As demonstrated at SMX Sydney in the SEO 3.0 session with Chris Dimmock talking about the Myhome.com.au website, web 2.0 technologies such as AJAX and Javascript are getting more popular and largely contribute to improve the end-users experience. However search engines are not able to follow (or not quickly enough) the trend.

While evolving toward better indexing capabilities there is a real and growing technology gap between the current web development technology and the technology behind search engine indexing. This gap is currently stretching the challenges of search engine optimisation and obviously creating some 'collateral damages'. Should search engines stop focusing too much on relevancy and include user-experience in the equation?

PS. After receiving feedback for some readers and proof reading the post, I realised that what I wrote did not really match with what I actually meant. English is a tricky language and a few missing words can make a big difference... Please find some correction in blue.


Anonymous said...

It was fairly recently that something similar happened to BMW.de and also to one of the lastminute.com brands. (UK)

It's a stretch to blame the education of Australian SEO marketers for this. This is just blatant black hat. They tried it, they got busted. It's as simple as that.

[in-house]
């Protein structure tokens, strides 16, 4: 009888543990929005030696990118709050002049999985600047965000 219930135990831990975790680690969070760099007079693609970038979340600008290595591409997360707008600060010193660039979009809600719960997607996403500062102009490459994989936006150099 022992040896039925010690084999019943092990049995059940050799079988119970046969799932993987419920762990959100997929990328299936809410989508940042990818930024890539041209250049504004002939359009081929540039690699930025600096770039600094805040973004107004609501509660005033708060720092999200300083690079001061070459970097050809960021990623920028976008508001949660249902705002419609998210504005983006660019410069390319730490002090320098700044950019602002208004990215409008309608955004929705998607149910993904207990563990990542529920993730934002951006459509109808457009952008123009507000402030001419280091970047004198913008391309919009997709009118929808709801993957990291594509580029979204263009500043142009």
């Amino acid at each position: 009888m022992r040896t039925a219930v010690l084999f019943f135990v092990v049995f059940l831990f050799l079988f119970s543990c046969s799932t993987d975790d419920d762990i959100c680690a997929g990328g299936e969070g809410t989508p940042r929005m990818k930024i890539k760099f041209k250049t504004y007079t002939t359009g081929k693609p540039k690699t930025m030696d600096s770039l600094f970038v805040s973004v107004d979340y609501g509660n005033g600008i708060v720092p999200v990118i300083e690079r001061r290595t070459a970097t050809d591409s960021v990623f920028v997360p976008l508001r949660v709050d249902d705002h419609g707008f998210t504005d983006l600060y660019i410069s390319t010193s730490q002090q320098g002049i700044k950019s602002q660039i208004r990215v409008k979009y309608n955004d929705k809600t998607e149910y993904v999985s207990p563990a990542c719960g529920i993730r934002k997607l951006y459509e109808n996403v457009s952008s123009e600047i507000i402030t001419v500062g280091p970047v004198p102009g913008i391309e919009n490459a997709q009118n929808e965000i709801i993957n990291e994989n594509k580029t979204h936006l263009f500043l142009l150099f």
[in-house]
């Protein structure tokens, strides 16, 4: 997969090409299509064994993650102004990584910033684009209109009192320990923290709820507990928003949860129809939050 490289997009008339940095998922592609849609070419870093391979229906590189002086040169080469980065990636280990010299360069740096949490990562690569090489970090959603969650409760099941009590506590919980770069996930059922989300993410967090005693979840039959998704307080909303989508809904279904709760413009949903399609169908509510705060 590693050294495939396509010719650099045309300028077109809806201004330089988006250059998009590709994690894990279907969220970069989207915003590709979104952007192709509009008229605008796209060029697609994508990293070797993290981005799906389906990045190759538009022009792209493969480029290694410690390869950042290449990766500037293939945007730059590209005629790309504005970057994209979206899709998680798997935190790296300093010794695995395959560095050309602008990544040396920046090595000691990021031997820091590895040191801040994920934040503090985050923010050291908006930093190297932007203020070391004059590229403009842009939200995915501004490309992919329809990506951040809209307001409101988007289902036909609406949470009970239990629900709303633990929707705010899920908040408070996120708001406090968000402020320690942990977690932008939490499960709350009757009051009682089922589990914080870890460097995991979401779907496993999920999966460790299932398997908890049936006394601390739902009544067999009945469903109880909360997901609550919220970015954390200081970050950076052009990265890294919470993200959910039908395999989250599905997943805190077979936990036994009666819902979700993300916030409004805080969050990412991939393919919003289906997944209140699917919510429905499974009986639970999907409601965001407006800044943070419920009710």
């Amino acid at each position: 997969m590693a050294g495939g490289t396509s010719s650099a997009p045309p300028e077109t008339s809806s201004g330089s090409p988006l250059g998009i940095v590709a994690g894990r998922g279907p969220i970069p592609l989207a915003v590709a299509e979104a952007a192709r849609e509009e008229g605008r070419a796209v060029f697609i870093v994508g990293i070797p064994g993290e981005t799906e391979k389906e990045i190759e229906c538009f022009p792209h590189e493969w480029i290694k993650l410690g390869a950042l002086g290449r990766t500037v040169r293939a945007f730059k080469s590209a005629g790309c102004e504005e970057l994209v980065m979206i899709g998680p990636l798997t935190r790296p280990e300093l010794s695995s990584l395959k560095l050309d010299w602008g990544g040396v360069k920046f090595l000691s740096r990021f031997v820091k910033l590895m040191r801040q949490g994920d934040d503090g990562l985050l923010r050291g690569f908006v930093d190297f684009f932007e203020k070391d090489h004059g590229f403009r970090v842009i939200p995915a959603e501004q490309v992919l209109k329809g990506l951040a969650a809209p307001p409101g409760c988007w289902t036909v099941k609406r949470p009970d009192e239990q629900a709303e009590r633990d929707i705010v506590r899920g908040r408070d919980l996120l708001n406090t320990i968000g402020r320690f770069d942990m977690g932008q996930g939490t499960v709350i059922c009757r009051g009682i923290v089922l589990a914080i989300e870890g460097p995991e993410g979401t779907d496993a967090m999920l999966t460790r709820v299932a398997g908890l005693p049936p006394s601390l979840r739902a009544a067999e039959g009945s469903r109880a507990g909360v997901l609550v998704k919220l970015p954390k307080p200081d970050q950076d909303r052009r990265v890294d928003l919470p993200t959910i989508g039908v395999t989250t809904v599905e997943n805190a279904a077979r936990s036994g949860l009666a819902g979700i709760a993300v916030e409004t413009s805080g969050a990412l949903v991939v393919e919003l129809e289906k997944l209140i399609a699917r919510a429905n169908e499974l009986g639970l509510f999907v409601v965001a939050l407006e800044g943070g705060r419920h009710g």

I'm disapointed that Google didn't ban them outright. I'm sure that a smaller company would be out of the index for a very long time.

Alban G. said...

Thanks for your comment Tristan. Just one thing to add to your comment.
The post does not aim at blaming the Australian SEO industry! I thought I did the opposite, but I guess my english is not as good as i thought :-)

While the Flight Center case does not mean that Australian SEOs are 'Cowboys' or 'Spammers' as you can see in some comments

It is just surprising to see that cloaking has been used on a major website. This has a bad impact on the Australian industry overseas

Regarding Google, it is quite surprising too that only a partial action has been taken, well you never know.

Anonymous said...

Hi Sesakebon,

I fail to see how placing a link on this part of your post is relevant?? "skills level in the Australian SEO industry" What Found Agency did with their previous site was nothing to do with a lack of skills, quite the contrary, I think. It seems to me you have something against them...

BTW, you might want to try Google for "seo agency" or "ppc agency" - I've checked their backlinks and looks legit to me, can you find some form of blackhat technique they've used?

Alban G. said...

Justen thanks for your feedback and your help to improve this post (that the beauty of a blog post over a newspaper article). You are right, the choice of the anchor text for the link is not the most appropriate. The word 'debate' might be better (I have made the change)

The destination page and its content is quite relevant though. What happened last week actually brought back a debate (please have a look at the comments in the SEOmoz post) produced last year by an article from The Age as a result of similar (but not identical)case that happened to the search agency you mentioned. In that sense, there is a parallel and I will keep the link.